Pinball FX 2 review
Why release a backwards-compatible sequel rather than just updating the original? That’s the question that seems to be on the minds of everyone regarding Pinball FX 2, but the answer becomes immediately clear upon diving into the new game.
Over the past three years since Pinball FX’s release, ZEN Studios has obviously been hard at work honing their craft. The end result is nothing short of a virtual pinball masterpiece; everything has been improved, from the table design, user interface, and even the physics of the ball.
Pinball FX 2 comes as a free download and serves as a platform from which both new and old tables can be played. The Classic Collection, available for 800 MS points, includes the original Pinball FX 1 tables (Speed Machine, Extreme, Agents, and Buccaneer) with improved functionality to coincide with the new features, and the Core Collection contains four brand new tables (Biolab, Pasha, Rome, Secrets of the Deep), also available for 800 MS points. In addition, the Street Fighter II, Rocky & Bullwinkle, Excalibur, and Earth Defense DLC tables can be individually added for 200 MS points each. Any table you don’t own can be downloaded and sampled for free, but the demo has a very limited score cap before prompting you to buy or get out. At $30, the complete Pinball FX 2 package is rather costly compared to other XBLA titles, but it packs in a lot of value. If you were in an actual arcade, you could easily end up dropping more than the real-world equivalent of 200 MS points on each table.
The majority of the tables (save for one or two of the older ones) are well-designed and have plenty of hidden objectives, goals, and bonuses to unlock. Each table also has three achievements assigned to it, for a total of 600 gamerscore when all is said and done. The new physics add a very believable weight to the ball, making it feel about as close to real pinball as a 2D screen possibly can. Each table can be edited via the Operators Menu, which allows you to tune key aspects of each table such as where pins, bumpers and triggers are located, how many points are needed to unlock special areas or multi-balls, etc. -- it’s a nice touch that only diehards will delve into, I expect.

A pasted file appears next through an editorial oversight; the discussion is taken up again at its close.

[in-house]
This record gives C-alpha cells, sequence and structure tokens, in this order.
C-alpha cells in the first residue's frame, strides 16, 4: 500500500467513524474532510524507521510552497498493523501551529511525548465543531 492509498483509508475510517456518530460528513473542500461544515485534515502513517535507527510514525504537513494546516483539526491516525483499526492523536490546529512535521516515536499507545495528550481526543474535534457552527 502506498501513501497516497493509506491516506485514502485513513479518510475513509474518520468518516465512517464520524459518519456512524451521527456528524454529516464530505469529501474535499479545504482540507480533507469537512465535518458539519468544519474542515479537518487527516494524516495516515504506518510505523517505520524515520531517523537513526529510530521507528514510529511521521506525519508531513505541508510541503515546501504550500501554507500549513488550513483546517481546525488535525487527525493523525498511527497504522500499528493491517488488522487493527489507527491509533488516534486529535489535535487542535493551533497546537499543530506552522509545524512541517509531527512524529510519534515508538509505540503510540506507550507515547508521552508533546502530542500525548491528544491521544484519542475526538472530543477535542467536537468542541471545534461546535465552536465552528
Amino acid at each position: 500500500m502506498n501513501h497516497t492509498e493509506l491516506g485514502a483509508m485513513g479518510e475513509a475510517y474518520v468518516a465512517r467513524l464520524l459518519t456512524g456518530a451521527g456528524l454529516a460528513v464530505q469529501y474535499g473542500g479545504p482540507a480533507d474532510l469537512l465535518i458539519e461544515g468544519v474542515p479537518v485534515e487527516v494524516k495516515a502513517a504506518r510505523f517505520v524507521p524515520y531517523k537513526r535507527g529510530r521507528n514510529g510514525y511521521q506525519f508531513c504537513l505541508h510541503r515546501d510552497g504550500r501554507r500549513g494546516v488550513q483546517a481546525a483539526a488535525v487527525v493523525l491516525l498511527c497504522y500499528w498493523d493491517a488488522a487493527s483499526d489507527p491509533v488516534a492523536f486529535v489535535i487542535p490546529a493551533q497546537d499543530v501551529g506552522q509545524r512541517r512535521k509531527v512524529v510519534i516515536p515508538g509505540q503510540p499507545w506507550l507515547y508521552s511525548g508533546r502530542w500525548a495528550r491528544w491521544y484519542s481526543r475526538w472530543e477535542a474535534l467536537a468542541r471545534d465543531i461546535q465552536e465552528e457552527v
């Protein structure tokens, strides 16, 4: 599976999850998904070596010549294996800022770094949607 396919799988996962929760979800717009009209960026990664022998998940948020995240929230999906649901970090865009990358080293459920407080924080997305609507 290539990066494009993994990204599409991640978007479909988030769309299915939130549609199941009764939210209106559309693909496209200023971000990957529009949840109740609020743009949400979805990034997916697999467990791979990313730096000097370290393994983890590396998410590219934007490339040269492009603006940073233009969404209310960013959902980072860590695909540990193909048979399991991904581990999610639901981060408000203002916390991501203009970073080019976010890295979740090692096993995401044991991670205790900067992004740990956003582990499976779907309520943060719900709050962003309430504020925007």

There’s no denying that Pinball FX 2 has the most robust multiplayer ever featured in a virtual pinball game. You can battle it out in quick matches with a few players, or join in on periodic tournaments hosted by the developers. Assuming you can find a match, they actually can be pretty intense as each player tries to rack up more points than the others. An indicator progress along the side of the screen to let you know where you stand, and as the finish line approaches, there’s usually a bit of screaming and excitement to be had, all of which can be shared with the game’s Vision Camera video chat. ZEN is touting the split-screen local mode as a “first in video pinball history”, and will come in handy considering that getting a game going online is a difficult process due to the low number of players at any given time.
What I most enjoyed about the experience was the social aspect. Even when playing alone, you’re competing against your friends on the leaderboards but also working together to up your Superstar ranking, which unlocks gamer pictures and generally makes you feel awesome. At least I feel awesome, your results may vary. This is a feature I see happening a lot lately, and I like it: the future of single-player games is passive multiplayer.
Aside from Sonic Pinball and Devil’s Crush, Pinball FX 2 is hands-down the best virtual pinball experience available on home consoles. It allows you to pick and choose from 14 (mostly) amazing tables while playing host to a Christmas list of multiplayer and customization features. Hopefully ZEN will keep it alive with a continuous stream of new tables, as I welcome any reason to come back to this game again and again.